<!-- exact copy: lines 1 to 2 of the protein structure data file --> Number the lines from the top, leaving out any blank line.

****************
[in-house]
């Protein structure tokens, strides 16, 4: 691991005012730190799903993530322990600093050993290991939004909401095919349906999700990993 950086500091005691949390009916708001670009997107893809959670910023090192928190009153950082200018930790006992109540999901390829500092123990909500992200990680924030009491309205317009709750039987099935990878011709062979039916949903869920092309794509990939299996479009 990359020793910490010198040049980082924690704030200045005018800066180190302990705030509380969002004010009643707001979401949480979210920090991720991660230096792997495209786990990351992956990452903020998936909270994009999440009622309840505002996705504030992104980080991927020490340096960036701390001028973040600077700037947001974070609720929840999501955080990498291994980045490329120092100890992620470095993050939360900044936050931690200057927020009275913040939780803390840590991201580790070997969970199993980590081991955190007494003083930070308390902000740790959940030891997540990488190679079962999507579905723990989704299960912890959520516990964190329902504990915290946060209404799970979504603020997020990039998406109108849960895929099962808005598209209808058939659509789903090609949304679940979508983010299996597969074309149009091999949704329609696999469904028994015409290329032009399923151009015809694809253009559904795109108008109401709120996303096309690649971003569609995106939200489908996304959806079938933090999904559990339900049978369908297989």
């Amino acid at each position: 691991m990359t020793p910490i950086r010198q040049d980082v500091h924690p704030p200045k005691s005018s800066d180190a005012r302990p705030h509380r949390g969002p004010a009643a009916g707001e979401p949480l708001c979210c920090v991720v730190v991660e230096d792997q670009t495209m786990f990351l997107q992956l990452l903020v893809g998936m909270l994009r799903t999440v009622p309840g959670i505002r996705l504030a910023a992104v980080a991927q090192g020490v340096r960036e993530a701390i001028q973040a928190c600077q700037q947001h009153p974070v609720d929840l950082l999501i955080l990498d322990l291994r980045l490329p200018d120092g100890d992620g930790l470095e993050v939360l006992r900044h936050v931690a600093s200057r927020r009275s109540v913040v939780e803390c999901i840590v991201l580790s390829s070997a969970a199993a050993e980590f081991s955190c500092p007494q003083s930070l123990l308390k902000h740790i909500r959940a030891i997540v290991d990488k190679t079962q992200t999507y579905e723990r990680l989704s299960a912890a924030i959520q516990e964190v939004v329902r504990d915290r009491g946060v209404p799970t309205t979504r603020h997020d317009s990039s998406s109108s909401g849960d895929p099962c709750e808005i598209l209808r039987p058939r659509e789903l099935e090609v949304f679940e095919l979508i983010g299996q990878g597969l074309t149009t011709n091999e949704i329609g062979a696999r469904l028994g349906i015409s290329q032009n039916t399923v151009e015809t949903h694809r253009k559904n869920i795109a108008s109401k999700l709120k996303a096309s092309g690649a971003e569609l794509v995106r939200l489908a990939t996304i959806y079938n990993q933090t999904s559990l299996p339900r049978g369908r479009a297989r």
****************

[in-house]
């Protein structure tokens, strides 16, 4: 691991005012730190799903993530322990600093050993290991939004909401095919349906999700990993 950086500091005691949390009916708001670009997107893809959670910023090192928190009153950082200018930790006992109540999901390829500092123990909500992200990680924030009491309205317009709750039987099935990878011709062979039916949903869920092309794509990939299996479009 990359020793910490010198040049980082924690704030200045005018800066180190302990705030509380969002004010009643707001979401949480979210920090991720991660230096792997495209786990990351992956990452903020998936909270994009999440009622309840505002996705504030992104980080991927020490340096960036701390001028973040600077700037947001974070609720929840999501955080990498291994980045490329120092100890992620470095993050939360900044936050931690200057927020009275913040939780803390840590991201580790070997969970199993980590081991955190007494003083930070308390902000740790959940030891997540990488190679079962999507579905723990989704299960912890959520516990964190329902504990915290946060209404799970979504603020997020990039998406109108849960895929099962808005598209209808058939659509789903090609949304679940979508983010299996597969074309149009091999949704329609696999469904028994015409290329032009399923151009015809694809253009559904795109108008109401709120996303096309690649971003569609995106939200489908996304959806079938933090999904559990339900049978369908297989």